Make it fun, make it natural, make it daily
We recently met Yvonne, the mom behind Bilingual Kiddos and love how she is sharing her bilingual journey - from activities she does with her own kids to tips for us parents. We really enjoyed learning her approach to raising bilingual kids, especially her principle around keeping it fun!
Let’s start with an introduction: Where are you, what is your bilingual background?
I am Malaysian-Chinese and live in Australia. I speak English and have studied Chinese and Malay, but prior to having children, I didn’t speak it regularly. My husband and I speak to each other in English because that’s the most comfortable and because we live in Australia! This changed after having kids. I started this bilingual journey because I really want to pass on the Chinese language and heritage to my two sons (3 & 1 year old), and I realized that if I don’t start trying, no one will!
How did you start?
I really believe that learning a second language is all about communication and meaningful exposure - and needs to be done in a natural, engaging, and fun manner - not forced. To that end, I try to do things that are:
Based on daily life: This way it doesn’t feel like “learning” but rather like “using the language.” Some activities here could include:
- Daily activity naming: I created a printable of things that toddlers do on a daily basis - like “take a bath” or “brush your teeth.” As this is something that they do every day, it gives us an opportunity to name it frequently and reinforce those phrases in a very natural way.
- House labelling: I try to introduce Chinese characters naturally. So I take construction tape and label things around our house - like door (门 mén) or bed (床 chuáng) or fridge (冰箱 bīng xiāng). That way, when we go to the object, my sons will see it. Sometimes we may name it, sometimes they will just see it. I try not to do too many at once, so it isn’t overwhelming for my son and he thinks it’s a game.
- Make it fun: I’m a big believer of learning through play. You find different philosophies in Western vs. Asian countries. In Asian countries, kids are expected to read at a young age, so you’ll find the materials are very focused on character recognition and leveled learning. Western countries have more emphasis on free play. Perhaps it's because we live in Australia, but I try to have my kids learn through play, especially since they are young and just starting out.
Layer language on top of play activities: It probably seems very basic - but we just take normal play and we layer the second language on top of it. For example, when we do sensory / sorting activities which a lot of kids do, I label 5 boxes with 5 colors - I put it on the side and also on the bottom. So when they drop the pom poms into the right colored box, they can see and name the color.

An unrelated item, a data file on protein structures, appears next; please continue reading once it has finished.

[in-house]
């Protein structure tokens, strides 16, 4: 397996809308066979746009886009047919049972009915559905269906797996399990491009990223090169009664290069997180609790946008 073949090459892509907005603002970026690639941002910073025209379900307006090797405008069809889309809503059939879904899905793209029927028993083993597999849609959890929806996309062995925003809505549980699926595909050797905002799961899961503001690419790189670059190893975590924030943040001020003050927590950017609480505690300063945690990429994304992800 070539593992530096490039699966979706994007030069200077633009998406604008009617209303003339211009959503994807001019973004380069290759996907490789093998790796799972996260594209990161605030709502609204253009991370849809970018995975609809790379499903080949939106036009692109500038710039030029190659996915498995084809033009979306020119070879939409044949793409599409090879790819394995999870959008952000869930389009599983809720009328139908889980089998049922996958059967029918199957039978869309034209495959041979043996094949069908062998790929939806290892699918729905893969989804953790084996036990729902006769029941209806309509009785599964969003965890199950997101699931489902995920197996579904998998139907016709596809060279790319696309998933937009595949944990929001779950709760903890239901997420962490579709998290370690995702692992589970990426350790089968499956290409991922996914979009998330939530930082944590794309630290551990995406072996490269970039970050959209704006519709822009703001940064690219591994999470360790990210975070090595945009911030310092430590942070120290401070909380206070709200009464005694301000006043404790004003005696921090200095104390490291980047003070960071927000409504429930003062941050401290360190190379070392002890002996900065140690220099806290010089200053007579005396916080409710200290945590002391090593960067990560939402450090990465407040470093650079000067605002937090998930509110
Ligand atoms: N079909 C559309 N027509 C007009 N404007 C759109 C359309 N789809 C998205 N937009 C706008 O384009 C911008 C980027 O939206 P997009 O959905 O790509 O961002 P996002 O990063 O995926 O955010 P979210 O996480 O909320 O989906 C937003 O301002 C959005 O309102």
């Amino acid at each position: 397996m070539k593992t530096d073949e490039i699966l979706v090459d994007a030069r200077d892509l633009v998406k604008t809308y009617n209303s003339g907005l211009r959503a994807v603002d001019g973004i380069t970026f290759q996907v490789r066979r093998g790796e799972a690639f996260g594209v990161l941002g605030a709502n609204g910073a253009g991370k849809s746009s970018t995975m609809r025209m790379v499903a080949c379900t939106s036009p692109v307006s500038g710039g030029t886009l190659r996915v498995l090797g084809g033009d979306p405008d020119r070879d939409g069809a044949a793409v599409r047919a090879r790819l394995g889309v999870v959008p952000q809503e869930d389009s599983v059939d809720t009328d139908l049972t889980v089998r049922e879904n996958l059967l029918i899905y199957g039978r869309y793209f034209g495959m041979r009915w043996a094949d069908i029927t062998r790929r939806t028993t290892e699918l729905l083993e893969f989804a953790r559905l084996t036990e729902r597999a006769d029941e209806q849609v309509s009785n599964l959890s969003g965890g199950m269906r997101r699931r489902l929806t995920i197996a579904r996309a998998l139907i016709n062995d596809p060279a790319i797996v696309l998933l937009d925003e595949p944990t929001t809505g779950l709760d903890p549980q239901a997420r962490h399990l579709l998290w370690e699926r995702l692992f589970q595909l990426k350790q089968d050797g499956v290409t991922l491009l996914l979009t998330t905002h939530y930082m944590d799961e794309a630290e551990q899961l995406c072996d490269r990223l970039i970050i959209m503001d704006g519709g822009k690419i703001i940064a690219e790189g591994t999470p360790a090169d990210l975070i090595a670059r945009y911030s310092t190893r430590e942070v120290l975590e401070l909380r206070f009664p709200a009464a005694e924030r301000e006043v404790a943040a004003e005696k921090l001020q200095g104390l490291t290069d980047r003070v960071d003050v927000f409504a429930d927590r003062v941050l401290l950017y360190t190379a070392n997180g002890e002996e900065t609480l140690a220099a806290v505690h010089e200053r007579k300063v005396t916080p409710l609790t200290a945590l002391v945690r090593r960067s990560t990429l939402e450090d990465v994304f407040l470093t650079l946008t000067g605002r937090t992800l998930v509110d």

- Play-based materials: This is actually one of the reasons I love Habbi Habbi and what you ladies have created. Your Wand & Books are play-based and meant to be fun, engaging, interactive. They think they’re just playing, but they are also getting exposure and learning.
Thank you! It was so important to us to make it easy & fun. That’s why we included music in every book and made every inch tappable with our Wand.
Yes! I value books as a two-way form of engagement (vs. something like TV and screens). I think books and reading in the second language are important tools, just as they are when learning a first language like English.
How do you incorporate Chinese books and reading with your sons?
I try to make it regular and give the Chinese books in our house more “space.” My sons gravitate to their English books because it’s the dominant language and because we have so many more. So I consciously try to give the Chinese books space, saying things like “What about this book?”
I also made my own bilingual book - which incorporates what I care about. I centered it around nursery rhymes because music is such a helpful tool for young kids. Furthermore it’s based on English nursery rhymes, so it is familiar and relatable - since many kids (and parents!) know the songs, like Twinkle Twinkle Little Star.
You have the benefit of having a basic Chinese language background. What do you think non-native families - especially those who can’t speak or read it - should do?
I would start with the parents asking themselves - do you want to learn the language alongside your child? Sometimes my son asks me, “What is this (English) word in Chinese?” and I really don’t know - so I say, “Let’s find out together.” By showing an interest, I signal to my sons that Chinese is important.
I think it’s ideal if we parents can find time - even if just a little bit - to learn with them. If not, then they can try to supplement by finding a partner for communication like a nanny or a language immersion school. But regardless of whether parents do get into all the details and learn with their kids, I think it’s so important to show curiosity, openness, respect, and interest in the language because that says a lot to our kids.
If you step back, what role(s) do you think all of these materials have in building an immersive environment - books, toys, activities, etc.?
Ultimately, communication and usage of the language is the most important. I’m just trying to provide as much opportunity as possible for my sons to hear the language and repeat / speak it back. The question is how. And all these tools - whether books, toys, activities - are just tools to help them engage in it more frequently, in a way that is fun and engaging!
Written by H&AL of Habbi Habbi; first published on Red Tricycle | 20.10.12